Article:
You can eat Jerusalem artichokes raw or cooked. When cooked, they are very similar to potatoes. They can be baked, sauteed, or even made into a healthy version of french fries.
Onions are in most savory recipes, and generally, they are only thought of for their flavor-enhancing abilities. But did you know onions are full of health-promoting nutrients? Onions have prebiotics, antioxidants, and flavonoids, making them a great vegetable for gut health and immune health.
Onions can be eaten raw, pickled, sauteed, roasted, or added to a soup. There is not much you cannot do with an onion, and they always help boost the flavor of any savory dish.
The key to gut health is increasing the good bacteria and decreasing the bad bacteria. Garlic is a superhero when it comes to both of these functions. Not only is garlic a great prebiotic that feeds the good bacteria, but it is also a known antibiotic, which can kill the bad bacteria in the body while supporting digestion.
Garlic can be eaten raw or cooked. You can add garlic to any of your savory meals, or you can toss a clove into your smoothie in the morning. If you aren’t a huge garlic fan, there are also garlic supplements on the market that can give you a dose of garlic without having to eat a bunch of garlic cloves.
“An apple a day keeps the doctor away!” While you should still go to the doctor even if you eat an apple a day, apples have tons of health-promoting properties, including prebiotics. The pectin in apples is a prebiotic that helps with feeding healthy bacteria and reducing inflammation. Apples are great as an afternoon snack, added to a salad, or cooked in a healthy, no-sugar-added crumble.
Apples are also the main ingredient in apple cider vinegar (ACV). ACV has many amazing gut benefits, including the presence of the prebiotic pectin from the apples. Sipping on a VINA prebiotic drink made with ACV will have your tastebuds singing a happy tune and your gut thanking you, too.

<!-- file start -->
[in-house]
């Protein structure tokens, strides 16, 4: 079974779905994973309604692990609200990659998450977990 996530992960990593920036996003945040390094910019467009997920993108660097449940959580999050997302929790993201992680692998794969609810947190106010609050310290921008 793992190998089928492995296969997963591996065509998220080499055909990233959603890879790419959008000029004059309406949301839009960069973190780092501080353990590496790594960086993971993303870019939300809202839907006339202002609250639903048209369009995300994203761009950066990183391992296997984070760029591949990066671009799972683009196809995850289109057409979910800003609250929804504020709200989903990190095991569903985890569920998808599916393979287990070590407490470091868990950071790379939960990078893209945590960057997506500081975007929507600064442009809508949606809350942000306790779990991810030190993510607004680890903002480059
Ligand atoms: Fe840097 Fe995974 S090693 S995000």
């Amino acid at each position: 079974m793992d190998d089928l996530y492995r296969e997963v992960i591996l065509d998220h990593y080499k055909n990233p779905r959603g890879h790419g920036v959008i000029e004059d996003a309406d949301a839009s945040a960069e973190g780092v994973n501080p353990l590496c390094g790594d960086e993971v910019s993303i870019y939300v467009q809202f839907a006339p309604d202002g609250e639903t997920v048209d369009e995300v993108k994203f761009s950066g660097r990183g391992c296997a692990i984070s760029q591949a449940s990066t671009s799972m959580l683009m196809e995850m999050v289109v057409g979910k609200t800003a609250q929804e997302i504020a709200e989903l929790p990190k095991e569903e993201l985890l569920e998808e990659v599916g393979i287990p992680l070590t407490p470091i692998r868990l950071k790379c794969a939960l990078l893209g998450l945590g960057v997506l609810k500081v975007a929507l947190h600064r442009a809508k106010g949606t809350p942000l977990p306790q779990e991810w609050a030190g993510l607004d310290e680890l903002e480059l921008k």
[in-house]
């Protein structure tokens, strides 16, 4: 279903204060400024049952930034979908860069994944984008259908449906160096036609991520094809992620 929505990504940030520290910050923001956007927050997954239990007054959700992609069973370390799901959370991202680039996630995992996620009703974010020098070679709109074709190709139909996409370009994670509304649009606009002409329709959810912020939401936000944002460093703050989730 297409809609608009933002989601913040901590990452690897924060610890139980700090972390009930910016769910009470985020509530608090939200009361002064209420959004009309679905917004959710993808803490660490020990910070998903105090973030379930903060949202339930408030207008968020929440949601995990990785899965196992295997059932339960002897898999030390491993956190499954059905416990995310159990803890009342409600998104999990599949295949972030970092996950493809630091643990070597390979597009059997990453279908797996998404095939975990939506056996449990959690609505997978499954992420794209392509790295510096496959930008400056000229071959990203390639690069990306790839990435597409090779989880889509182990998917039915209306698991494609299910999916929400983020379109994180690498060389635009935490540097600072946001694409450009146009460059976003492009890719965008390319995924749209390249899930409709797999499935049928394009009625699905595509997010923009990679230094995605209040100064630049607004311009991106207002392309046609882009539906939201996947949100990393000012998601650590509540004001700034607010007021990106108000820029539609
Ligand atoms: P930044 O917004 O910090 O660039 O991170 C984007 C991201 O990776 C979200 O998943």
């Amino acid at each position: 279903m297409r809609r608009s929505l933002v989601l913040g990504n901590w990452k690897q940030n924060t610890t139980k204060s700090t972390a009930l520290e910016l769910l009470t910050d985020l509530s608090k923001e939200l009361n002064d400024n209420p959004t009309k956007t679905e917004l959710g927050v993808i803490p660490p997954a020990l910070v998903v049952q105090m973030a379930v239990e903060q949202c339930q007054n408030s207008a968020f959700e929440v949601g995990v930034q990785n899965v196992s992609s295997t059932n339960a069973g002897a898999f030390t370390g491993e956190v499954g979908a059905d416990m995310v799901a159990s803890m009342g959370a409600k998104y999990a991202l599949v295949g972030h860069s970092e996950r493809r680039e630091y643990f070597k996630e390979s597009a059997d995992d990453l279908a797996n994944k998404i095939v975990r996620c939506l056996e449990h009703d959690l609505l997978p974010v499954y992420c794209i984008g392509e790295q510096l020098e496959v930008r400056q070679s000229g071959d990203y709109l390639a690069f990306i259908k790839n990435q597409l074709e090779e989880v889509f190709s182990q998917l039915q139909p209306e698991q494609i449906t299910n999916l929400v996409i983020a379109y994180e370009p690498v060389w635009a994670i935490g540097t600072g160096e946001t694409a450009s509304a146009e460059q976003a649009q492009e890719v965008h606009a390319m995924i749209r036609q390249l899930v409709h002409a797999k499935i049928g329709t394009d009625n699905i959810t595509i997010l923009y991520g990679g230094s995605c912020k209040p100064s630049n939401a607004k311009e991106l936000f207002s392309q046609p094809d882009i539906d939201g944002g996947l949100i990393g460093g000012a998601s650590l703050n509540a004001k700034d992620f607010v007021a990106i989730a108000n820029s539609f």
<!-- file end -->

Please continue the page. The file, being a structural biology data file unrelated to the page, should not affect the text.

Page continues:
Asparagus is high in fiber, including prebiotic fiber. Along with being a great prebiotic, asparagus is full of nutrients like vitamin K, folate, and antioxidants. Asparagus may improve gut health, reduce free radicals and support bone and blood health, along with overall immune health.
Asparagus can be consumed raw or cooked. Add raw asparagus to a salad or green smoothie, or saute it up for a delicious side dish.
If you are unsure if you are getting enough prebiotics in your diet, you can purchase a prebiotic supplement. Oftentimes, the best prebiotic supplements are in powder form, although not always. These prebiotic powder supplements are derived from removing the prebiotic fibers from the foods previously listed and making them into a supplement that is easy to take.
Prebiotic Honorable Mentions
We didn’t have time to talk about all our favorite sources of prebiotics here, so we’re going to list out a few honorable mentions:
- Legumes like beans and lentils
- Dandelion greens
Prebiotics are an important piece of the puzzle for a healthy digestive system. By feeding the healthy bacteria of the gut, prebiotics help calcium absorption, support healthy metabolic function and help maintain a healthy weight. Prebiotics are found in many of the foods we eat on a daily basis, but you can also find prebiotics in supplement form.
At VINA, we understand the importance of prebiotics. That is why we have created a line of prebiotic sodas in refreshing flavors.